Mitomycin (Mutamycin)

Warning:  It is possible for Mitomycin to cause kidney damage and to decrease the number of blood cells in your bone marrow. Your doctor will order tests in order to monitor your progress while taking Mitomycin. These tests will help prevent the development of any potentially harmful conditions. Also, if you find yourself experiencing any side effects of the medication, you should tell your doctor as soon as possible.  Mitomycin has some side effects that may be serious or, if not given proper attention, could become fetal. Depending on what you experience, your doctor may adjust your dose of Mitomycin or your treatment schedule.

Indications: Mitomycin is a liquid drug used to treat certain forms of bladder, pancreas, neck, breast, and stomach cancers.  However, you should keep in mind that if you are receiving chemotherapy treatment for any of the above types of cancer or any other form of cancer, you may not receive Mitomycin as part of your treatment. Your doctor will monitor you and plan a course of chemotherapy treatment that is most appropriate for you.

You will receive Mitomycin through a vein (intravenously) and it will be administered by a doctor or by someone who a doctor is supervising. Mitomycin is an antineoplastic drug (anti-cancer) that is also used as an antibiotic.

Dosage:  Mitomycin is a liquid medication that is available in vials of 5 mg, 20 mg, or 40 mg. Your doctor will combine the medication with sterile water before beginning to administer it to you. Because this medication requires skill and experience to prepare and administer, only your doctor or someone supervised by your doctor should give you Mitomycin. You should never give yourself a dose. You may experience some toxic effects after receiving the drug, so your doctor will give you a full reevaluation after each administration.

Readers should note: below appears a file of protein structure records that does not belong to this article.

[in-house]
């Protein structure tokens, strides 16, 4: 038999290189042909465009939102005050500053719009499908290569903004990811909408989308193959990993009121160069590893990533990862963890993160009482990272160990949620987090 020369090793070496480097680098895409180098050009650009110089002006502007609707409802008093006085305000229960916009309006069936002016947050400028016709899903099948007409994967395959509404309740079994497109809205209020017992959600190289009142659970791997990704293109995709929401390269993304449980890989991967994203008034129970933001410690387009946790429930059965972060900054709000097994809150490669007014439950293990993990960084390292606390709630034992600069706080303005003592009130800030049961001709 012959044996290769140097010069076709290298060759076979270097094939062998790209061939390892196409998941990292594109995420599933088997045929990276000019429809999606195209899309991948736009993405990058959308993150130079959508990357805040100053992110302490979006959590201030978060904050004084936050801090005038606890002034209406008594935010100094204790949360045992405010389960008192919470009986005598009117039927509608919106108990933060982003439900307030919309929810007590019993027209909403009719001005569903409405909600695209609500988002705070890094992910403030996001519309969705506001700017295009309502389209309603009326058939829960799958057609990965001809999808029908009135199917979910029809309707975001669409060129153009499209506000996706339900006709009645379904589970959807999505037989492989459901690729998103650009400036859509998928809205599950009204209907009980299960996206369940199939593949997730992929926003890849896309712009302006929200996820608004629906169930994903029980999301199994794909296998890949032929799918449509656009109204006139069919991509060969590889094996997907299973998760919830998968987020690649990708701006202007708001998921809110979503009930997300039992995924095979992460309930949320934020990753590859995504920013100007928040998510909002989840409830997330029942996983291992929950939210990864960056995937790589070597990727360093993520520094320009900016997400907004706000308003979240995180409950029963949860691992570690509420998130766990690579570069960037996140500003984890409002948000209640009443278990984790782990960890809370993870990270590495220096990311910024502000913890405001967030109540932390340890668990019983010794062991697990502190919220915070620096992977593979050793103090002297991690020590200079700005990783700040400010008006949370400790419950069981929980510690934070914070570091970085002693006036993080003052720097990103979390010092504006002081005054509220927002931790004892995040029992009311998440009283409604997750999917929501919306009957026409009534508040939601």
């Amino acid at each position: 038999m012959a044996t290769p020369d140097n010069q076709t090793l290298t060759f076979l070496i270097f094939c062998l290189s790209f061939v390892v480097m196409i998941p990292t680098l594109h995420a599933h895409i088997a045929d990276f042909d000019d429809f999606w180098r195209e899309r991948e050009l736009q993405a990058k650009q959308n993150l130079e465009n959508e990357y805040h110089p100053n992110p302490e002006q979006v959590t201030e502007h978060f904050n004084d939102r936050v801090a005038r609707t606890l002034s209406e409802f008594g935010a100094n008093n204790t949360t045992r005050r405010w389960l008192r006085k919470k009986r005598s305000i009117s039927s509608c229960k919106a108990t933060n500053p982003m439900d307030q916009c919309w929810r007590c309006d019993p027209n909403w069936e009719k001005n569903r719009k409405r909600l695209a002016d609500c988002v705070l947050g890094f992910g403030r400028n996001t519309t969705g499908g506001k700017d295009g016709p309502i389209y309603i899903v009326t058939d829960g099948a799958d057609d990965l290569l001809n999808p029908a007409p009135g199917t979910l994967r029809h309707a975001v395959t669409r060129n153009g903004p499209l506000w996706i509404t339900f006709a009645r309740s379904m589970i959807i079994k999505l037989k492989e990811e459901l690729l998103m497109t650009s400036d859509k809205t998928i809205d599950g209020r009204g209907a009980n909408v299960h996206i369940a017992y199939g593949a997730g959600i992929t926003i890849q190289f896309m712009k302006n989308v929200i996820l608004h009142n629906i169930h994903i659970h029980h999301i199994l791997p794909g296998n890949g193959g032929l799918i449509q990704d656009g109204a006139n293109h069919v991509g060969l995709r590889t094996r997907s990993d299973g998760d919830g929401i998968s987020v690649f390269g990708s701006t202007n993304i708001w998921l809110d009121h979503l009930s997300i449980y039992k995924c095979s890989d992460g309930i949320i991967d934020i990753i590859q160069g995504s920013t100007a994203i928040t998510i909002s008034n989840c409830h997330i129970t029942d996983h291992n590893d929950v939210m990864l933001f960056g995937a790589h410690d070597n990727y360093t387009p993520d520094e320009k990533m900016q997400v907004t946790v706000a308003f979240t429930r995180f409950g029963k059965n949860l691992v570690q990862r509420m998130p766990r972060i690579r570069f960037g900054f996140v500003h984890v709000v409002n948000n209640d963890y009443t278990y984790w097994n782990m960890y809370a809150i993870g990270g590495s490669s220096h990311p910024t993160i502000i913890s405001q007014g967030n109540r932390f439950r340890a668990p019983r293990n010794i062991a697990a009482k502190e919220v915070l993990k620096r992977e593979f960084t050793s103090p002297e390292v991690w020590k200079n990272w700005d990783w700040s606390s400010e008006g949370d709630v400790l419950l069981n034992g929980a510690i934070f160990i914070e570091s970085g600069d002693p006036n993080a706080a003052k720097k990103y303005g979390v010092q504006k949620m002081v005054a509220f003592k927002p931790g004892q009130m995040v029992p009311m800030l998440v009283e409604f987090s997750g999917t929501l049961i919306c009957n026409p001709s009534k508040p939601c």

Overdose:  Overdosing Mitomycin can be fetal. An overdose of the medication can damage the bone marrow, and cause serious kidney damage. In fact, even at normal dose, Mitomycin can cause serious urinary side effects. To reduce risk of kidney damage and side effects, drink plenty of fluids during the therapy, and keep all appointments with your doctor.

Contraindications: If you have experienced a sensitivity to Mitomycin or any of its inactive ingredients or if you have thrombocytopenia, any coagulation disorder, or an increase in bleeding tendency, your doctor may recommend that you do not use Mitomycin.  Other contraindications exist, so please discuss any concerns you have with your doctor.

Interactions: Mitomycin’s primary interaction may occur with the live rotavirus vaccine. Certain other medications also have the potential to interact with Mitomycin, vaccines in particular. However, your doctor may judge that taking both Mitomycin and one or more of the following medications will not result in an interaction: Live adenovirus vaccine types 4 and 7; live influenza vaccine, live mumps vaccine, live rubella vaccine; tamoxifen; and yellow fever vaccine. This is not a complete list of drugs that may interact with Mitomycin. Ask your doctor about other potential interactions. You can also refer to the drug information sheet.

Mechanism of action (MOA): Mitomycin is an antibiotic; it slows or stops the growth of cancer cells by altering the structure of their DNA, which prevents them from multiplying.

Side effects – healthy cells that reproduce rapidly are also damged by the medication . This which often leads to adverse effects; the most common Mitomycin side effects include:

  • nausea and vomiting
  • loss of appetite
  • diarrhea
  • mouth blistering or stomatitis – inflammation of the mucous lining of any of the structures in the mouth
  • Mitomycin may also cause elevated liver enzymes in the blood, absence of periods (amenorrhea) and azoospermia (no sperm in semen in the ejaculate)

See your doctor immediately if you experience any of the following medical conditions:

  • dizziness
  • unusual bruising or bleeding
  • persistent cough
  • burning or difficulty urination
  • swelling of the ankles or feet
  • pain, redness, or swelling at the injection site
  • difficulty breathing or shortness of breath
  • Signs of infection: fever, chills, sore throat, itching or rash

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